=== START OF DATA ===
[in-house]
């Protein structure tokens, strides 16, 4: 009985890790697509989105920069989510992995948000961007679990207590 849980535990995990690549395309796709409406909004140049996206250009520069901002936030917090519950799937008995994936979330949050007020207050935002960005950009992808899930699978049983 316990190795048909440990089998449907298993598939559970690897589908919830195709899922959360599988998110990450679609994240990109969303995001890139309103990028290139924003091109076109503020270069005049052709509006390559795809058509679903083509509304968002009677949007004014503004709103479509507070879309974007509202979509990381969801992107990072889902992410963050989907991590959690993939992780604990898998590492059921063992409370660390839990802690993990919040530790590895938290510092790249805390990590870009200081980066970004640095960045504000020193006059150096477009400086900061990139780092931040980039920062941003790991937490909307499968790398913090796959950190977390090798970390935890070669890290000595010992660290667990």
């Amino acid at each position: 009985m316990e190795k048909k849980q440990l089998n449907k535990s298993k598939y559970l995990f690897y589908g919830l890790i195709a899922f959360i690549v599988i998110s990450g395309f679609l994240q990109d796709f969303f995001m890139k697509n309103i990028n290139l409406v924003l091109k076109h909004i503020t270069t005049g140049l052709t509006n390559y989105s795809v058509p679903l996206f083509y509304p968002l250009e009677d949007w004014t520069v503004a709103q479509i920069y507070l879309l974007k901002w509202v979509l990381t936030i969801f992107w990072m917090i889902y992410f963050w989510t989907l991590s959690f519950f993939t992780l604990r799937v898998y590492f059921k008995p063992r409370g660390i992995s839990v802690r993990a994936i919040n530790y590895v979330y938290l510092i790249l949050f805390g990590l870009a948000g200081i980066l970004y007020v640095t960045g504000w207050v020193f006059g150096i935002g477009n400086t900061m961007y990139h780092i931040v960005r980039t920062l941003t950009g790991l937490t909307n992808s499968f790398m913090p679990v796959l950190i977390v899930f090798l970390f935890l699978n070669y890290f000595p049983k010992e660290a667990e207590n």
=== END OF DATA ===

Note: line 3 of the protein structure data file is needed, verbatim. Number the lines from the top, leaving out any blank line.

């Amino acid at each position: 009985m316990e190795k048909k849980q440990l089998n449907k535990s298993k598939y559970l995990f690897y589908g919830l890790i195709a899922f959360i690549v599988i998110s990450g395309f679609l994240q990109d796709f969303f995001m890139k697509n309103i990028n290139l409406v924003l091109k076109h909004i503020t270069t005049g140049l052709t509006n390559y989105s795809v058509p679903l996206f083509y509304p968002l250009e009677d949007w004014t520069v503004a709103q479509i920069y507070l879309l974007k901002w509202v979509l990381t936030i969801f992107w990072m917090i889902y992410f963050w989510t989907l991590s959690f519950f993939t992780l604990r799937v898998y590492f059921k008995p063992r409370g660390i992995s839990v802690r993990a994936i919040n530790y590895v979330y938290l510092i790249l949050f805390g990590l870009a948000g200081i980066l970004y007020v640095t960045g504000w207050v020193f006059g150096i935002g477009n400086t900061m961007y990139h780092i931040v960005r980039t920062l941003t950009g790991l937490t909307n992808s499968f790398m913090p679990v796959l950190i977390v899930f090798l970390f935890l699978n070669y890290f000595p049983k010992e660290a667990e207590n």